0 Nutrient focus: Magnesium and Phosphite

As we head into the winter months sports turf managers thoughts will be turning to disease prevention and general plant health through the dormant growth period in a concentrated effort to maintain playing standards.

Two nutrients that have a lot to offer in this regard and which are often over looked in favour of Iron and other traditional turf hardeners are Magnesium and Phosphite. Both have value all year round but in particular through the winter months when day light hours are are substantially reduced.


FusariumMagnesium is considered a secondary nutrient, it is not needed in such quantities as the major nutrients, but substantially more than the minor nutrients. Magnesium plays several roles in plants, including the transportation of sugar or carbohydrate through phloem and CO2 fixation. But if the complex structure of a chlorophyll molecule is observed, you will see that the nucleus atom is in fact a magnesium atom.

No magnesium, no chlorophyll. No chlorophyll, no photosynthesis. Magnesium plays a major role in chlorophyll production, the process of plants taking light energy and using it to absorb and digest other nutrients into food. Fertiliser is all not plant food, it is a cocktail of essential nutrients that plants convert into food with the aid of sunlight energy.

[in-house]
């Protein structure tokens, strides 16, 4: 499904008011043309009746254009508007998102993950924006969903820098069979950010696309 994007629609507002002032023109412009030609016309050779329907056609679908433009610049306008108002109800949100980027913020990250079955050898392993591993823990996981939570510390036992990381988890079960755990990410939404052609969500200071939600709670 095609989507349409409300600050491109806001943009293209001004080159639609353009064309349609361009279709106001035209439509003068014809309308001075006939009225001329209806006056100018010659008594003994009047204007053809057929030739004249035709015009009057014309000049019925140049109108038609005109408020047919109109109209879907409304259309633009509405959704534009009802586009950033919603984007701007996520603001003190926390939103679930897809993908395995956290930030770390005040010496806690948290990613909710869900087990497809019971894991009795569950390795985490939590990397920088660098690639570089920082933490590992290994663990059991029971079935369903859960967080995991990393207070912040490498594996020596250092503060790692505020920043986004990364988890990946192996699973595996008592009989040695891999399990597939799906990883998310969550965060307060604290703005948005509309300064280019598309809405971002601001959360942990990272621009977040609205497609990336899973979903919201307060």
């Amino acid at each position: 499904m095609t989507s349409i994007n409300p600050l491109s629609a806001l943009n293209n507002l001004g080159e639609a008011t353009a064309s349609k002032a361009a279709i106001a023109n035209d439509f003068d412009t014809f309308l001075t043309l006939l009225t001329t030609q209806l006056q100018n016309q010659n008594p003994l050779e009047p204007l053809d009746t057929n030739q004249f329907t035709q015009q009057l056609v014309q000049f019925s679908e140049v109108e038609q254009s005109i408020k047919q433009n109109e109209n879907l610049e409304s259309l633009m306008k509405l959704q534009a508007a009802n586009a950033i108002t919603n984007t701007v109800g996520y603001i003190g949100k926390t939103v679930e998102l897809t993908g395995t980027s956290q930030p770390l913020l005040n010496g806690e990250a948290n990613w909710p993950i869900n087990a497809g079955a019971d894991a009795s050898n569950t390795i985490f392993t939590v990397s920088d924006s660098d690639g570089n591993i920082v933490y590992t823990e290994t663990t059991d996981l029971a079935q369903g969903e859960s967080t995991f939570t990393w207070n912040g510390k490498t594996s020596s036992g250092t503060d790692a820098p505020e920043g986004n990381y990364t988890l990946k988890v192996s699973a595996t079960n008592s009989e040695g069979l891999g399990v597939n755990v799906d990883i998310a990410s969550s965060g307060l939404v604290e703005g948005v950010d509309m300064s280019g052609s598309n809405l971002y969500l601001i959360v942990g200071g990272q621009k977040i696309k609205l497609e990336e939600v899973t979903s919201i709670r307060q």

Phosphite is very similar chemically to phosphate its chemical formulation is PO3, Phosphite is derived from phosphorous acid (H2PO4), which has a pH of 2.2 and, it has to be modified prior to use on amenity turf to prevent scorching with a neutralising substance, the most commonly used being potassium hydroxide (KOH).

Ray Hunt 150pxWhen combined, these produce potassium phosphite (KH2PO3), which forms the active material in countless products currently marketed as either fungicides or fertilisers. Research has shown that when Phosphite is used as part of an integrated disease prevention management plan and in particular with Iprodione incidence of disease attack can be significantly reduced.

The benefits of these two nutrients Magnesium and Phosphite when used on a regular basis and as part of an integrated disease management plan look to have real value as an alternative to the dangers of building up excessive levels of Iron and Sulphur through the use of traditional turf hardeners in particular over the winter months.

Ray Hunt is a Technical and Regional Sales Manager for Amenity Land Solutions. You can contact Ray Hunt on Ray.Hunt@amenity.co.uk or phone 07815 578920.

The Maxwell Bullet range of micronutrients is availble from ALS - www.amenity.co.uk

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